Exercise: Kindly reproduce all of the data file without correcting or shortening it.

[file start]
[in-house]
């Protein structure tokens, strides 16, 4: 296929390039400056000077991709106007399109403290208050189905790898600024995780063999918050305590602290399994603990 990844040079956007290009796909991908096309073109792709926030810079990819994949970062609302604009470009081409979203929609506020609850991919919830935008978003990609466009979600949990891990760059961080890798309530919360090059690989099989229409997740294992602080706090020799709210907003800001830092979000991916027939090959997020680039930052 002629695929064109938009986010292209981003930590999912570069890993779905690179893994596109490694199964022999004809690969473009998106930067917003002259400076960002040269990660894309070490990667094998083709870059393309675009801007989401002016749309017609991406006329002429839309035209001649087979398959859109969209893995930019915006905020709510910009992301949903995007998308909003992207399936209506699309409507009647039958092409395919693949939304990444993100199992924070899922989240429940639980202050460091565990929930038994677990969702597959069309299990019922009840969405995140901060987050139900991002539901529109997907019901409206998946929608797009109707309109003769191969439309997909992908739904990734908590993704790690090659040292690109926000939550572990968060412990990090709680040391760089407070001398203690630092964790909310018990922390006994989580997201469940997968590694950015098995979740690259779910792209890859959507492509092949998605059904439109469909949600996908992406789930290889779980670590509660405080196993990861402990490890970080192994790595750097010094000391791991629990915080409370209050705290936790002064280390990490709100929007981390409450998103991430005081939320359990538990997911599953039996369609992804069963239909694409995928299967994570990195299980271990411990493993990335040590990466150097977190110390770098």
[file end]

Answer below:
[in-house]
């Protein structure tokens, strides 16, 4: 296929390039400056000077991709106007399109403290208050189905790898600024995780063999918050305590602290399994603990 990844040079956007290009796909991908096309073109792709926030810079990819994949970062609302604009470009081409979203929609506020609850991919919830935008978003990609466009979600949990891990760059961080890798309530919360090059690989099989229409997740294992602080706090020799709210907003800001830092979000991916027939090959997020680039930052 002629695929064109938009986010292209981003930590999912570069890993779905690179893994596109490694199964022999004809690969473009998106930067917003002259400076960002040269990660894309070490990667094998083709870059393309675009801007989401002016749309017609991406006329002429839309035209001649087979398959859109969209893995930019915006905020709510910009992301949903995007998308909003992207399936209506699309409507009647039958092409395919693949939304990444993100199992924070899922989240429940639980202050460091565990929930038994677990969702597959069309299990019922009840969405995140901060987050139900991002539901529109997907019901409206998946929608797009109707309109003769191969439309997909992908739904990734908590993704790690090659040292690109926000939550572990968060412990990090709680040391760089407070001398203690630092964790909310018990922390006994989580997201469940997968590694950015098995979740690259779910792209890859959507492509092949998605059904439109469909949600996908992406789930290889779980670590509660405080196993990861402990490890970080192994790595750097010094000391791991629990915080409370209050705290936790002064280390990490709100929007981390409450998103991430005081939320359990538990997911599953039996369609992804069963239909694409995928299967994570990195299980271990411990493993990335040590990466150097977190110390770098």